Since it’s not possible for all of us to live in the mountains, the Chi machines are a boon for city dwellers. Though still relatively unknown in India, in China these machines are in widespread use, especially in hospitals. They are high-end ionizers, which spew out negative ions. In Japan and the West, they duplicate as air cleaners with blower motors.
Negative ions attach themselves to anything floating in the air and cause the pollutants to fall out. Chi machines, it has been proved, are excellent devices for allergy sufferers. And in USA, they are used in space programs. Research has shown that ionizers in space capsules keep the astronauts alert and energized. Evidently, the movement of breath regulates the body.
So how is this related to health and well-being? Feel the tight spots in your neck and shoulders, pain in your back, sore muscles or aching legs. These are the places where the energy doesn’t flow smoothly. Breath encompasses inner growth also. Before looking for answers, it is essential to understand the intimate relationship between mind and body, the many powerful and subtle ways in which they influence each other.
All our physical and psychological responses are accompanied by a change in breathing. Surprised, and a gasp immediately follows. If you’re stressed out, there will be a different breathing pattern. Writes Donna Farhi, New Zealander yoga teacher, in Holding Your Breath (Yoga Journal, April 1996): ‘ Stress may be real or imagined. Just imagining a stressful event can reduce inhalation volume. When we are continuously exposed to stress, then the body just forgets to relax.’ Obviously, the breathing pattern changes, and ‘it just might become a statement about what happened in the past rather then what is happening to us in the present’.
But what exactly are we doing wrong? Donna explains: ‘There is not one correct way to breathe. But there are common ways in which people restrict their breathing.’ Obstructing breath means cutting ourselves off from the most vital source of human energy. Only when we free our respiratory process, we breathe in the manner fitting for each situation.
This brings us to pranayama (yogic breathing techniques). Renowned yoga teacher B.K.S. Iyengar, in his book Light on Pranayama, says: ‘Prana is the energy permeating the universe at all levels-physical, mental, intellectual, sexual, spiritual and cosmic energy. It is usually translated as breath. Thus pranayama is an art and has techniques to make the respiratory organs move and expand intentionally, rhythmically and intensively.’ In these techniques, there is a long, sustained flow of inhalation, exhalation and retention of breath. Thus, the flow of prana is regulated along with thoughts, desires and actions, which gives poise and tremendous will power to master oneself. Opines Donna: ‘Pranayama strengthens and refines breathing. But most of us practice pranayama without addressing underlying breath-holding habits. Paradoxically, pranayama frequently suppresses deep-seated fears and insecurities.’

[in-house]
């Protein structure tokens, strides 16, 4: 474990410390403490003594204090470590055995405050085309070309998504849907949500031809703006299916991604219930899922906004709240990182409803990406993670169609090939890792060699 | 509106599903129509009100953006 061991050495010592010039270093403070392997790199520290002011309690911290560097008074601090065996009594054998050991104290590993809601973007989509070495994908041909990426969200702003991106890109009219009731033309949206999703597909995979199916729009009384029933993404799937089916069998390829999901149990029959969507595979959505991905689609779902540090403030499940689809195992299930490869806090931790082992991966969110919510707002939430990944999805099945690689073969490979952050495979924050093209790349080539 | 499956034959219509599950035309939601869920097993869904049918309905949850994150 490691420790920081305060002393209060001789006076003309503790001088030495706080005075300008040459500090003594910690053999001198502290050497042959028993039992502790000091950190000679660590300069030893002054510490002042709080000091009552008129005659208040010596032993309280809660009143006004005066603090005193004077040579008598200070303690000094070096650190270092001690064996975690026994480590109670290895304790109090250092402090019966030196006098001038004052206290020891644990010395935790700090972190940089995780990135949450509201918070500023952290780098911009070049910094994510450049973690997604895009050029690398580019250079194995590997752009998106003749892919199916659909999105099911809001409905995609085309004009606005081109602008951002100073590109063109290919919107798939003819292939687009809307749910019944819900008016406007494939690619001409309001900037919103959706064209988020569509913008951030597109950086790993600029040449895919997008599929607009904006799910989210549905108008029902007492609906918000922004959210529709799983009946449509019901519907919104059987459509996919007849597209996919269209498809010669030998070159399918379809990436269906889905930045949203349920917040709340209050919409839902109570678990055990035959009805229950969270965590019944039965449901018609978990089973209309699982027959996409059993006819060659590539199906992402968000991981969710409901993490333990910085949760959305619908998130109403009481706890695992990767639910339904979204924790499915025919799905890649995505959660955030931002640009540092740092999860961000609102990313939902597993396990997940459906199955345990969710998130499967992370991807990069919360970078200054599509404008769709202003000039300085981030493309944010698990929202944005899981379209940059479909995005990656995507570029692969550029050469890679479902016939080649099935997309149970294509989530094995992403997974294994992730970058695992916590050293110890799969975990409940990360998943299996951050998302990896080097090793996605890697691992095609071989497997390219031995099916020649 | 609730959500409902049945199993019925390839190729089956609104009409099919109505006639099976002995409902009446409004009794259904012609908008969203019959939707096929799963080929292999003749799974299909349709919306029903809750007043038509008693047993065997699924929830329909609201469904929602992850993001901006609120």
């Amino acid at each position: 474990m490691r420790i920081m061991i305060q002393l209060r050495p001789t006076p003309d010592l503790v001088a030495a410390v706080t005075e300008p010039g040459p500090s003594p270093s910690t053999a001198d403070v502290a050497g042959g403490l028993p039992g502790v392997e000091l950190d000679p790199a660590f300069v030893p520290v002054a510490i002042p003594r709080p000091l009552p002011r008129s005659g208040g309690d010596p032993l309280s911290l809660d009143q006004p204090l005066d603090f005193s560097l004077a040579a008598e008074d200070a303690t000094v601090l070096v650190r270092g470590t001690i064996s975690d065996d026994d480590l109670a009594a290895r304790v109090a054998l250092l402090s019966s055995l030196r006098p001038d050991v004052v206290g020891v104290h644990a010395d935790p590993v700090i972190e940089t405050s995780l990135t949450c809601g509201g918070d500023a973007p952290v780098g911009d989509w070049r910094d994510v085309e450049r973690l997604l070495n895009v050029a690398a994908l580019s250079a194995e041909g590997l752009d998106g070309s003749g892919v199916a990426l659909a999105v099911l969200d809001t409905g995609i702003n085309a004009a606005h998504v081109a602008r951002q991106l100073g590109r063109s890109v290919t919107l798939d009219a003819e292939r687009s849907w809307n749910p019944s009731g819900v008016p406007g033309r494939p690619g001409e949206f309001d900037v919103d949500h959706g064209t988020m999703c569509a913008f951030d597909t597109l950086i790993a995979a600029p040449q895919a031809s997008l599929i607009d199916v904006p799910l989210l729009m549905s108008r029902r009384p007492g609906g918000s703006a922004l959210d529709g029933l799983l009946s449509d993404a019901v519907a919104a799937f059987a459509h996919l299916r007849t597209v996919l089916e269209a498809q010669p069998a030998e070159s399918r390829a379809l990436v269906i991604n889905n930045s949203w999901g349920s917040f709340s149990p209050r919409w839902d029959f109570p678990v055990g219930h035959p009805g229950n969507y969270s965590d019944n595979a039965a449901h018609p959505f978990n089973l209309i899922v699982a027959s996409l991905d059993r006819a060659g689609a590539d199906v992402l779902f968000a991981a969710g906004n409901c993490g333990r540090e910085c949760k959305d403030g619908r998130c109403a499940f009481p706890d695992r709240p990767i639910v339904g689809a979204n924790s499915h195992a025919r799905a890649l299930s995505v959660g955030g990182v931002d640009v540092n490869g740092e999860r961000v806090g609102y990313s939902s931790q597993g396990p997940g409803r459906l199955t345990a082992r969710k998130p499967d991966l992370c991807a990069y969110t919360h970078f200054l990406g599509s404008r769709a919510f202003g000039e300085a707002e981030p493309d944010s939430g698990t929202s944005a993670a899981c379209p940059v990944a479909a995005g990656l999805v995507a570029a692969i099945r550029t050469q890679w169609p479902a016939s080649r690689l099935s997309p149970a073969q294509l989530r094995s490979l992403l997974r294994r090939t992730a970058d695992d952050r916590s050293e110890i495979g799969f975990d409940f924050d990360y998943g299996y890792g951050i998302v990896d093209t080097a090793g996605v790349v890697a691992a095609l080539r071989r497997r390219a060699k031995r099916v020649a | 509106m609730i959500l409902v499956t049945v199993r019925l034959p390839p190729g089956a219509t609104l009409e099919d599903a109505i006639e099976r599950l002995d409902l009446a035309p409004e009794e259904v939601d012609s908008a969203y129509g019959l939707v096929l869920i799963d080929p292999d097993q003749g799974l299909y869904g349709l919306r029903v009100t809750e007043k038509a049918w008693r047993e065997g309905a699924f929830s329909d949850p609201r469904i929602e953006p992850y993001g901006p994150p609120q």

Then what is the correct way to breathe? Do we need to relearn breathing? Learning to breathe is a deconstruction process, not a technique to improve breathing. We identify and let go of existing things, which restrict the natural flow of breath.
Perform a subtle check whether the breath is disordered or restricted.
Sit comfortably in a chair, back straight and feet firmly planted on the ground. Quietly observe your breath. Ask yourself the following questions and wait for your reactions. Don’t worry if they are vague or blurry. Over a period of time, the sensations will become clear and defined.
Where do I feel my breathing? To find out, place one hand on your abdomen and the other on the upper chest. Feel the point of origin of breath. Let your perceptions come through. Don’t overlook any small movement. Do you feel any particular area where the breath is more noticeable? What does my breathing feel like? Is it rough, jerky, labored, rhythmic? Let any words or images arise. Make a note of them. How fast do I breathe? Without altering the number of breaths, count the number of times you breathe in and out per minute when sitting quietly. Remember, an inhalation and exhalation makes one cycle. And no cheating! Now you’re on track, so proceed further.